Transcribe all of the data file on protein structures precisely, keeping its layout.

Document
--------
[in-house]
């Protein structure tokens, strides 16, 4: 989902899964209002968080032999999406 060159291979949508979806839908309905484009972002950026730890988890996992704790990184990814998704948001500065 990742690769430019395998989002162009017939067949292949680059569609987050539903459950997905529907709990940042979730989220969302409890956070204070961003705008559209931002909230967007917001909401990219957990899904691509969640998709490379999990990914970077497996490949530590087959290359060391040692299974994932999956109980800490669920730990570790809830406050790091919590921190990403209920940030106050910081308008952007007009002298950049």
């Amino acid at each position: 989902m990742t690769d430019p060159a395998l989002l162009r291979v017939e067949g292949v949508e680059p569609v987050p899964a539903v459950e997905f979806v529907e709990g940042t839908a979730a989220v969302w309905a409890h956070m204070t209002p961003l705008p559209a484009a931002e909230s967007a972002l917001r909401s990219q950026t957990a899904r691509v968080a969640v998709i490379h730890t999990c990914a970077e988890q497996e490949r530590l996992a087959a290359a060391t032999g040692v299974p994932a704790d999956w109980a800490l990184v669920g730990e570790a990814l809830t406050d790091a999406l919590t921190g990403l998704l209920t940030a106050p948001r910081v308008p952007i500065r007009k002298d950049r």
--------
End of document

[in-house]
């Protein structure tokens, strides 16, 4: 989902899964209002968080032999999406 060159291979949508979806839908309905484009972002950026730890988890996992704790990184990814998704948001500065 990742690769430019395998989002162009017939067949292949680059569609987050539903459950997905529907709990940042979730989220969302409890956070204070961003705008559209931002909230967007917001909401990219957990899904691509969640998709490379999990990914970077497996490949530590087959290359060391040692299974994932999956109980800490669920730990570790809830406050790091919590921190990403209920940030106050910081308008952007007009002298950049």
């Amino acid at each position: 989902m990742t690769d430019p060159a395998l989002l162009r291979v017939e067949g292949v949508e680059p569609v987050p899964a539903v459950e997905f979806v529907e709990g940042t839908a979730a989220v969302w309905a409890h956070m204070t209002p961003l705008p559209a484009a931002e909230s967007a972002l917001r909401s990219q950026t957990a899904r691509v968080a969640v998709i490379h730890t999990c990914a970077e988890q497996e490949r530590l996992a087959a290359a060391t032999g040692v299974p994932a704790d999956w109980a800490l990184v669920g730990e570790a990814l809830t406050d790091a999406l919590t921190g990403l998704l209920t940030a106050p948001r910081v308008p952007i500065r007009k002298d950049r």